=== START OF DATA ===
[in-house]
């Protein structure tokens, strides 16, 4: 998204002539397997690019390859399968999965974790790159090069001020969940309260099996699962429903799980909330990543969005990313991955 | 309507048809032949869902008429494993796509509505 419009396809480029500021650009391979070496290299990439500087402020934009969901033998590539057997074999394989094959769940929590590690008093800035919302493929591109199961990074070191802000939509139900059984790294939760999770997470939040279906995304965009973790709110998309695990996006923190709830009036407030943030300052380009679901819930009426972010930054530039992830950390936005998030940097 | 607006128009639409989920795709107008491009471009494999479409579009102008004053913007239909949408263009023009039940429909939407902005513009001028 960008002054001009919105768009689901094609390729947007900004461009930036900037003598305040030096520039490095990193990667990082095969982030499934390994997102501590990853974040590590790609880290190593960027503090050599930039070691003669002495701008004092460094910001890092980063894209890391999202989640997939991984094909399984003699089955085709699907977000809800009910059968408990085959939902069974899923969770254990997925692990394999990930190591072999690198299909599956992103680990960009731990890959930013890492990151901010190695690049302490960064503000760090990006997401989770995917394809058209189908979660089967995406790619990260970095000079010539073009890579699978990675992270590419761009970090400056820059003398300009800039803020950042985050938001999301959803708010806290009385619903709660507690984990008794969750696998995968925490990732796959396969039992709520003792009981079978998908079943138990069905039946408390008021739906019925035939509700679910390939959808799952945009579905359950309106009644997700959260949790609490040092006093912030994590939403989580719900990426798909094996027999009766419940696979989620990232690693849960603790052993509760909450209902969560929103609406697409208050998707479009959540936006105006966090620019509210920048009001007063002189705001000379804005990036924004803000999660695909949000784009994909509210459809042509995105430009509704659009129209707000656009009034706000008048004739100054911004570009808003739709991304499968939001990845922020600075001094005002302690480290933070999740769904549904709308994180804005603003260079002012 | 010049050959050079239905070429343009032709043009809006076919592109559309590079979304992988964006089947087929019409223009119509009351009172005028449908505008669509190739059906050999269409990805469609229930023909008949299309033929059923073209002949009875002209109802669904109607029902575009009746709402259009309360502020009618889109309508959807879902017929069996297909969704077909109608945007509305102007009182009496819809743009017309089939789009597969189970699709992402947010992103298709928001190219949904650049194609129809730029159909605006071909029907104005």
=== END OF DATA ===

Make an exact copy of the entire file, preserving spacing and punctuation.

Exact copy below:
[in-house]
């Protein structure tokens, strides 16, 4: 998204002539397997690019390859399968999965974790790159090069001020969940309260099996699962429903799980909330990543969005990313991955 | 309507048809032949869902008429494993796509509505 419009396809480029500021650009391979070496290299990439500087402020934009969901033998590539057997074999394989094959769940929590590690008093800035919302493929591109199961990074070191802000939509139900059984790294939760999770997470939040279906995304965009973790709110998309695990996006923190709830009036407030943030300052380009679901819930009426972010930054530039992830950390936005998030940097 | 607006128009639409989920795709107008491009471009494999479409579009102008004053913007239909949408263009023009039940429909939407902005513009001028 960008002054001009919105768009689901094609390729947007900004461009930036900037003598305040030096520039490095990193990667990082095969982030499934390994997102501590990853974040590590790609880290190593960027503090050599930039070691003669002495701008004092460094910001890092980063894209890391999202989640997939991984094909399984003699089955085709699907977000809800009910059968408990085959939902069974899923969770254990997925692990394999990930190591072999690198299909599956992103680990960009731990890959930013890492990151901010190695690049302490960064503000760090990006997401989770995917394809058209189908979660089967995406790619990260970095000079010539073009890579699978990675992270590419761009970090400056820059003398300009800039803020950042985050938001999301959803708010806290009385619903709660507690984990008794969750696998995968925490990732796959396969039992709520003792009981079978998908079943138990069905039946408390008021739906019925035939509700679910390939959808799952945009579905359950309106009644997700959260949790609490040092006093912030994590939403989580719900990426798909094996027999009766419940696979989620990232690693849960603790052993509760909450209902969560929103609406697409208050998707479009959540936006105006966090620019509210920048009001007063002189705001000379804005990036924004803000999660695909949000784009994909509210459809042509995105430009509704659009129209707000656009009034706000008048004739100054911004570009808003739709991304499968939001990845922020600075001094005002302690480290933070999740769904549904709308994180804005603003260079002012 | 010049050959050079239905070429343009032709043009809006076919592109559309590079979304992988964006089947087929019409223009119509009351009172005028449908505008669509190739059906050999269409990805469609229930023909008949299309033929059923073209002949009875002209109802669904109607029902575009009746709402259009309360502020009618889109309508959807879902017929069996297909969704077909109608945007509305102007009182009496819809743009017309089939789009597969189970699709992402947010992103298709928001190219949904650049194609129809730029159909605006071909029907104005």